Latvia supports the fight against climate change

Dzintra Bungs

As in many parts of the world, the prevailing view in Latvia has been that the 2009 United Nations Climate Change Conference, commonly known as the Copenhagen summit or the Copenhagen climate conference, was by and large a failure. Latvia had wholeheartedly supported the proposals of the EU that had been approved at the Council of the European Union on 29-30 October 2009 in Brussels. The only caveat of the Latvians was that the plans adopted in Copenhagen on 7-18 December 2009 should take into consideration the economic and financial situation of each country committing itself to the common goals.[1]
Already before the conclusion of the UN climate conference, Latvia’s Prime Minister Valdis Dombrovskis, who attended the international gathering in the Danish capital, predicted that the conference would end without an agreement on any of its ambitious goals. He told the Latvian TV journalists that, in all likelihood, the questions discussed at the conference would serve as a basis for hammering out, at a later time, an accord to limit climate change.[2] These views were shared by the Environment Minister, Raimonds Vējonis, who said after the conference that all the proposals leading to substantive action fell through and that everything would have to start again from the beginning, because the accord that was finally agreed upon is so weak. He added that ”regardless of the results of the Copenhagen summit, which, barring a few exceptions, disheartened the whole world, Latvia must continue to do what it has started to do: insulate dwellings so as to reduce energy consumption, switch from fossil fuels to renewable energy sources, and improve technologies so as to diminish air pollution.”[3] Stressing that Latvia shares the EU view that mankind is to blame for the climate changes, Vējonis observed that greenhouse gas emissions must be reduced by all countries.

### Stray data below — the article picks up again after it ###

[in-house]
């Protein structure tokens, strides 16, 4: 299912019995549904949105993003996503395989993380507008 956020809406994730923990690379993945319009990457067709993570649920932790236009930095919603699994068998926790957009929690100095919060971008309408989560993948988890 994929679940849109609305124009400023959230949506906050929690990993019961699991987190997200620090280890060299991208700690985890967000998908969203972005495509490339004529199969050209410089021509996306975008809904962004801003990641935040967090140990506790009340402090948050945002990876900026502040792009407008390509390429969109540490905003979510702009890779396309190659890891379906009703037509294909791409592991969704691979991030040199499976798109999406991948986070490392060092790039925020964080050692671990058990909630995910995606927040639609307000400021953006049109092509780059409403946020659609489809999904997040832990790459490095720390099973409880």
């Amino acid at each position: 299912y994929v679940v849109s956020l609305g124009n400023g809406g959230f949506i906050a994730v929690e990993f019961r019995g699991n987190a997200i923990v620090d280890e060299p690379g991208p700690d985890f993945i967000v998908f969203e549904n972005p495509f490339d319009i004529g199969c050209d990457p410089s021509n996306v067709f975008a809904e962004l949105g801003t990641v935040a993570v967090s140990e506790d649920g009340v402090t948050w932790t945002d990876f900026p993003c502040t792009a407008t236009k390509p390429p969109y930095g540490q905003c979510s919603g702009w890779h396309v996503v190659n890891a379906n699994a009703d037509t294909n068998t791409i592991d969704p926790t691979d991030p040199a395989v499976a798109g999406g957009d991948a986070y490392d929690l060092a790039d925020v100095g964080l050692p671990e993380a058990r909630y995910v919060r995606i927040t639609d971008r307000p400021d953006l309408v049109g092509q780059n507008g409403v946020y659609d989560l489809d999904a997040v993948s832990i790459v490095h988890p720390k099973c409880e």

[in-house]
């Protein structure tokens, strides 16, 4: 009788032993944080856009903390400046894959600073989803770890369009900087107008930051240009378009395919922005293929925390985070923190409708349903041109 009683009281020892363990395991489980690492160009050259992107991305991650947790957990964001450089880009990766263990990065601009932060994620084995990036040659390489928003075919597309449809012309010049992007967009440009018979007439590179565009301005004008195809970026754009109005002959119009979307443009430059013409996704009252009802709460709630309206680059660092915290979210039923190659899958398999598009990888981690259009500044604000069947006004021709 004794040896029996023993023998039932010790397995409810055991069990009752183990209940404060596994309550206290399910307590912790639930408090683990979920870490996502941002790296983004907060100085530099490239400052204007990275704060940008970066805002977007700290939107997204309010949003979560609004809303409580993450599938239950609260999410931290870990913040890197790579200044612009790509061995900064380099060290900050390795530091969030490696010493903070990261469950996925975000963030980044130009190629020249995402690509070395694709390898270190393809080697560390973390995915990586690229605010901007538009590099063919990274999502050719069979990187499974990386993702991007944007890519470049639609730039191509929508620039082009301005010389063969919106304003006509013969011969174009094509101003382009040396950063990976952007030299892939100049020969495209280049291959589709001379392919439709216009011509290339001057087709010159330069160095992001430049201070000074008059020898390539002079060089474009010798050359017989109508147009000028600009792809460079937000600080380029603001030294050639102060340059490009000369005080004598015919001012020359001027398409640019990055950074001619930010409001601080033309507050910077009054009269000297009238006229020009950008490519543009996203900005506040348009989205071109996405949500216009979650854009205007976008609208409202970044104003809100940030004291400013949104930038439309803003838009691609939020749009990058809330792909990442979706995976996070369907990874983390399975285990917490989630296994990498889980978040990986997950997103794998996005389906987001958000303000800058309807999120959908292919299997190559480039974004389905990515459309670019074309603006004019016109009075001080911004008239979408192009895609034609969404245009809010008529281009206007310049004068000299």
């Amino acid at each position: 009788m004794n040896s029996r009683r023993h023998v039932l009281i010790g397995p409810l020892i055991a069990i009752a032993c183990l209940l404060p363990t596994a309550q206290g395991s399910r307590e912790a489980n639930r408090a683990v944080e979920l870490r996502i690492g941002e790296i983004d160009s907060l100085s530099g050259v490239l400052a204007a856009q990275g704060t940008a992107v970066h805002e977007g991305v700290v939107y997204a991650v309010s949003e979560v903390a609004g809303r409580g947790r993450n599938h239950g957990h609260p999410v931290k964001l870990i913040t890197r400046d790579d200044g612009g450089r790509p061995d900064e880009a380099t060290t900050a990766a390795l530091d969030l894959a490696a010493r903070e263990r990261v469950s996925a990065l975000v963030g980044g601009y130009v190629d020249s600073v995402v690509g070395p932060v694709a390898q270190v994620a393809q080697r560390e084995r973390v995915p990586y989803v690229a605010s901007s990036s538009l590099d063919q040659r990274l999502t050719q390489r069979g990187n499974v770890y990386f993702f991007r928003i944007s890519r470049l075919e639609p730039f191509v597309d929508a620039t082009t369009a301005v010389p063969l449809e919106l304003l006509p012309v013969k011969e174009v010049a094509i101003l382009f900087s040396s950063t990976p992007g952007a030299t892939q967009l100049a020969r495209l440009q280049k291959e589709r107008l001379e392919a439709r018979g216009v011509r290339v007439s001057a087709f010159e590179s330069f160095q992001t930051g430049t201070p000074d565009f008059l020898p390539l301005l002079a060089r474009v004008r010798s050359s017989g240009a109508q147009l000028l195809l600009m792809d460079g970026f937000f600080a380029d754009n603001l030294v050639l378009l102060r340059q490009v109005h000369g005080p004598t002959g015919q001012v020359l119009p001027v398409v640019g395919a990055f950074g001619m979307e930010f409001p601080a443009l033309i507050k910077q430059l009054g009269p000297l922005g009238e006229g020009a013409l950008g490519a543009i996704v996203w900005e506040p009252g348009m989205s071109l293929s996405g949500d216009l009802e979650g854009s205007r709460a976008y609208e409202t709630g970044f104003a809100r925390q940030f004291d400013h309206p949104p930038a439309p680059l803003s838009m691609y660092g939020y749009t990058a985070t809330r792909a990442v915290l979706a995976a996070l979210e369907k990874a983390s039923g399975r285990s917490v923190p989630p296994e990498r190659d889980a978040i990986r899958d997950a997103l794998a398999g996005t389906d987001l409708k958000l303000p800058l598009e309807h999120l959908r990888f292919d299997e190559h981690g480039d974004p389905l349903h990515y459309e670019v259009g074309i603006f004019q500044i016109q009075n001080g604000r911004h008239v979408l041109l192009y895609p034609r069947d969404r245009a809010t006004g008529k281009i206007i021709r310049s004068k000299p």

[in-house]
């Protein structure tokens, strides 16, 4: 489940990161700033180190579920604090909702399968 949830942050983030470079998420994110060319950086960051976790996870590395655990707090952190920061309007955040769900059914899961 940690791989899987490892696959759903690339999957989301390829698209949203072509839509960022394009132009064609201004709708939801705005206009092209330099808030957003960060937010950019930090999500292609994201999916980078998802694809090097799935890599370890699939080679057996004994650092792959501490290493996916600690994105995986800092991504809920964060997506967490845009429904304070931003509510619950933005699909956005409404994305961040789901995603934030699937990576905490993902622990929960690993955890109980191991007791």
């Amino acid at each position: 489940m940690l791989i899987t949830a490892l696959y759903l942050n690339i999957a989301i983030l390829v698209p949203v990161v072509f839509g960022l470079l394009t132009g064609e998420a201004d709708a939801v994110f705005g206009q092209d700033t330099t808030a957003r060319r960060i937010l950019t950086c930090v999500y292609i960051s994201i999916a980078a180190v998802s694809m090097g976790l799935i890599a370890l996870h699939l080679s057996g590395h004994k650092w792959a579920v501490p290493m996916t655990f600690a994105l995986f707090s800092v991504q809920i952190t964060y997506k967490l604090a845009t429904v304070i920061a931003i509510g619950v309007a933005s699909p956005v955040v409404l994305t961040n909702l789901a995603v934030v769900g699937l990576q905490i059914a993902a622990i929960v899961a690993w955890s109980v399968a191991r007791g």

Equally critical of the outcome of the conference was the Latvian researcher, Reinis Āboltiņš, who specialises in issues related to energy policy at the Centre for Public Policy Providus in Riga. In a post-conference assessment, Āboltiņš noted the meagre results and commented: “the Copenhagen climate conference has shot itself in the foot” in that the only ones satisfied with the outcome of the conference, it seems, are those whose welfare depends on manufacturing or other activities which have a clearly negative effect on the environment.[4]
The question of changing the European Union’s own energy and climate policy in order to provide a new impetus to the international negotiations is not a topic of current discussion in Latvia. The Latvian experts and the media appear to share the opinion that the poor results of the Copenhagen climate conference are primarily the consequence of great power interests, rather than any specific shortcomings in the EU energy and climate policy.
Latvia supports the Union’s energy and climate policy in general, despite the fact that there are reservations regarding some EU positions and procedures. This is also true regarding the Union’s position at the Copenhagen climate conference in December 2010, because there are no major differences between the Union’s position and Latvia’s on the issues that were discussed. The Latvian government approved its position paper already on 22 September 2009.”[5] In a nutshell, Latvia believes that global commitment is essential if a dent is to be made in stopping climate change.